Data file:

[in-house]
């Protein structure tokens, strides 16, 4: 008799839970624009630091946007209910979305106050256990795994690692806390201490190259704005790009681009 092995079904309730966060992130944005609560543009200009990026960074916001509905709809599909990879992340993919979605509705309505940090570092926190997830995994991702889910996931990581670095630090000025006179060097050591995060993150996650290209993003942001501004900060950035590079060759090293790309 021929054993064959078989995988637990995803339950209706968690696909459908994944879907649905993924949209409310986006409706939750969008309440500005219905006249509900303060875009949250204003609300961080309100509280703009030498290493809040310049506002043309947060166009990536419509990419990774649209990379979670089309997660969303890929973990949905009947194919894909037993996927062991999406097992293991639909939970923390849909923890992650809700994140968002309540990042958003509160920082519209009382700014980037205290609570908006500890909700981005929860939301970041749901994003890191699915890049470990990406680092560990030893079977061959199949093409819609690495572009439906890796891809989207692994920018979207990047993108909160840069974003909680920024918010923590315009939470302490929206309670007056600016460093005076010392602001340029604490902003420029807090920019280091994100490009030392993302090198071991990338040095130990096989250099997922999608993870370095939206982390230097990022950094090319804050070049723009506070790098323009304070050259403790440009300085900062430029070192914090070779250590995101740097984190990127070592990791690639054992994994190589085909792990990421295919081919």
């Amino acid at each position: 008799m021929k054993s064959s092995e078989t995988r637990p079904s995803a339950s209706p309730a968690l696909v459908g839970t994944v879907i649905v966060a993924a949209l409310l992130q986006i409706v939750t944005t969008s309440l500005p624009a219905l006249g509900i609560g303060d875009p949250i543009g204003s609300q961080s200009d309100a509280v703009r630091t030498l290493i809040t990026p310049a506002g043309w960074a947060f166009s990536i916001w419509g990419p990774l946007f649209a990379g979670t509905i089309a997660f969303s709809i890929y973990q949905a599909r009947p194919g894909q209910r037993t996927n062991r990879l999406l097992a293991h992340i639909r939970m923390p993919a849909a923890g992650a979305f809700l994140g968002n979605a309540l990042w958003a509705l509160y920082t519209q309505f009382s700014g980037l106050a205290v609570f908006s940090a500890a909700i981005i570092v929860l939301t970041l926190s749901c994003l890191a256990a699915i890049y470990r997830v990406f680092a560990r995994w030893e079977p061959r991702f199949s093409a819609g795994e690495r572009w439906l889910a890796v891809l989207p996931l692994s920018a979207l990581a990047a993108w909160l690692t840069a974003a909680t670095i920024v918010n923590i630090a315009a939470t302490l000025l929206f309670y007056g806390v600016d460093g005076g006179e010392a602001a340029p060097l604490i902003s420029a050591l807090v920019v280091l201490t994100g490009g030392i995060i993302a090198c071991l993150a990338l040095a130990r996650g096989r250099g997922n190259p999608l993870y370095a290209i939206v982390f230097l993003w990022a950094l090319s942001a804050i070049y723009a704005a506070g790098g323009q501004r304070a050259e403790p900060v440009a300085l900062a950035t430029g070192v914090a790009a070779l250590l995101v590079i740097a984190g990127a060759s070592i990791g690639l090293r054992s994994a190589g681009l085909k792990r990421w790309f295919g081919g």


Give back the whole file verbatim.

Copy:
[in-house]
């Protein structure tokens, strides 16, 4: 008799839970624009630091946007209910979305106050256990795994690692806390201490190259704005790009681009 092995079904309730966060992130944005609560543009200009990026960074916001509905709809599909990879992340993919979605509705309505940090570092926190997830995994991702889910996931990581670095630090000025006179060097050591995060993150996650290209993003942001501004900060950035590079060759090293790309 021929054993064959078989995988637990995803339950209706968690696909459908994944879907649905993924949209409310986006409706939750969008309440500005219905006249509900303060875009949250204003609300961080309100509280703009030498290493809040310049506002043309947060166009990536419509990419990774649209990379979670089309997660969303890929973990949905009947194919894909037993996927062991999406097992293991639909939970923390849909923890992650809700994140968002309540990042958003509160920082519209009382700014980037205290609570908006500890909700981005929860939301970041749901994003890191699915890049470990990406680092560990030893079977061959199949093409819609690495572009439906890796891809989207692994920018979207990047993108909160840069974003909680920024918010923590315009939470302490929206309670007056600016460093005076010392602001340029604490902003420029807090920019280091994100490009030392993302090198071991990338040095130990096989250099997922999608993870370095939206982390230097990022950094090319804050070049723009506070790098323009304070050259403790440009300085900062430029070192914090070779250590995101740097984190990127070592990791690639054992994994190589085909792990990421295919081919």
């Amino acid at each position: 008799m021929k054993s064959s092995e078989t995988r637990p079904s995803a339950s209706p309730a968690l696909v459908g839970t994944v879907i649905v966060a993924a949209l409310l992130q986006i409706v939750t944005t969008s309440l500005p624009a219905l006249g509900i609560g303060d875009p949250i543009g204003s609300q961080s200009d309100a509280v703009r630091t030498l290493i809040t990026p310049a506002g043309w960074a947060f166009s990536i916001w419509g990419p990774l946007f649209a990379g979670t509905i089309a997660f969303s709809i890929y973990q949905a599909r009947p194919g894909q209910r037993t996927n062991r990879l999406l097992a293991h992340i639909r939970m923390p993919a849909a923890g992650a979305f809700l994140g968002n979605a309540l990042w958003a509705l509160y920082t519209q309505f009382s700014g980037l106050a205290v609570f908006s940090a500890a909700i981005i570092v929860l939301t970041l926190s749901c994003l890191a256990a699915i890049y470990r997830v990406f680092a560990r995994w030893e079977p061959r991702f199949s093409a819609g795994e690495r572009w439906l889910a890796v891809l989207p996931l692994s920018a979207l990581a990047a993108w909160l690692t840069a974003a909680t670095i920024v918010n923590i630090a315009a939470t302490l000025l929206f309670y007056g806390v600016d460093g005076g006179e010392a602001a340029p060097l604490i902003s420029a050591l807090v920019v280091l201490t994100g490009g030392i995060i993302a090198c071991l993150a990338l040095a130990r996650g096989r250099g997922n190259p999608l993870y370095a290209i939206v982390f230097l993003w990022a950094l090319s942001a804050i070049y723009a704005a506070g790098g323009q501004r304070a050259e403790p900060v440009a300085l900062a950035t430029g070192v914090a790009a070779l250590l995101v590079i740097a984190g990127a060759s070592i990791g690639l090293r054992s994994a190589g681009l085909k792990r990421w790309f295919g081919g």